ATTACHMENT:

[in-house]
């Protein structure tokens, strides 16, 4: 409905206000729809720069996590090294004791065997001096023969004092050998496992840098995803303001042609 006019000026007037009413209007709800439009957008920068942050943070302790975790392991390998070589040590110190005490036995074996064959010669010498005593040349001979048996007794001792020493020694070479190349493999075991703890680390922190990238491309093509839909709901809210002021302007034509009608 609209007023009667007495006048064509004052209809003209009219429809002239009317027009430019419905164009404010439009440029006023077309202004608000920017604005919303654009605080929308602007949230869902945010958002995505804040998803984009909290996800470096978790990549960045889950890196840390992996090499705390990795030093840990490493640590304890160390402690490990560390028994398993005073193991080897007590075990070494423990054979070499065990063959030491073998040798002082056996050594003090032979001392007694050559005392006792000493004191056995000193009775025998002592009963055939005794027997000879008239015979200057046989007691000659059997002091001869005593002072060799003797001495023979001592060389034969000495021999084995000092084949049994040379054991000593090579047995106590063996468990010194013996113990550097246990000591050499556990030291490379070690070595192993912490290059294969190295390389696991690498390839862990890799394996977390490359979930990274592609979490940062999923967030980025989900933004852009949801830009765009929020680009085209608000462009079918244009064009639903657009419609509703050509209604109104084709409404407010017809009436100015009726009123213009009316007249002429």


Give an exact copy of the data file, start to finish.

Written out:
[in-house]
């Protein structure tokens, strides 16, 4: 409905206000729809720069996590090294004791065997001096023969004092050998496992840098995803303001042609 006019000026007037009413209007709800439009957008920068942050943070302790975790392991390998070589040590110190005490036995074996064959010669010498005593040349001979048996007794001792020493020694070479190349493999075991703890680390922190990238491309093509839909709901809210002021302007034509009608 609209007023009667007495006048064509004052209809003209009219429809002239009317027009430019419905164009404010439009440029006023077309202004608000920017604005919303654009605080929308602007949230869902945010958002995505804040998803984009909290996800470096978790990549960045889950890196840390992996090499705390990795030093840990490493640590304890160390402690490990560390028994398993005073193991080897007590075990070494423990054979070499065990063959030491073998040798002082056996050594003090032979001392007694050559005392006792000493004191056995000193009775025998002592009963055939005794027997000879008239015979200057046989007691000659059997002091001869005593002072060799003797001495023979001592060389034969000495021999084995000092084949049994040379054991000593090579047995106590063996468990010194013996113990550097246990000591050499556990030291490379070690070595192993912490290059294969190295390389696991690498390839862990890799394996977390490359979930990274592609979490940062999923967030980025989900933004852009949801830009765009929020680009085209608000462009079918244009064009639903657009419609509703050509209604109104084709409404407010017809009436100015009726009123213009009316007249002429």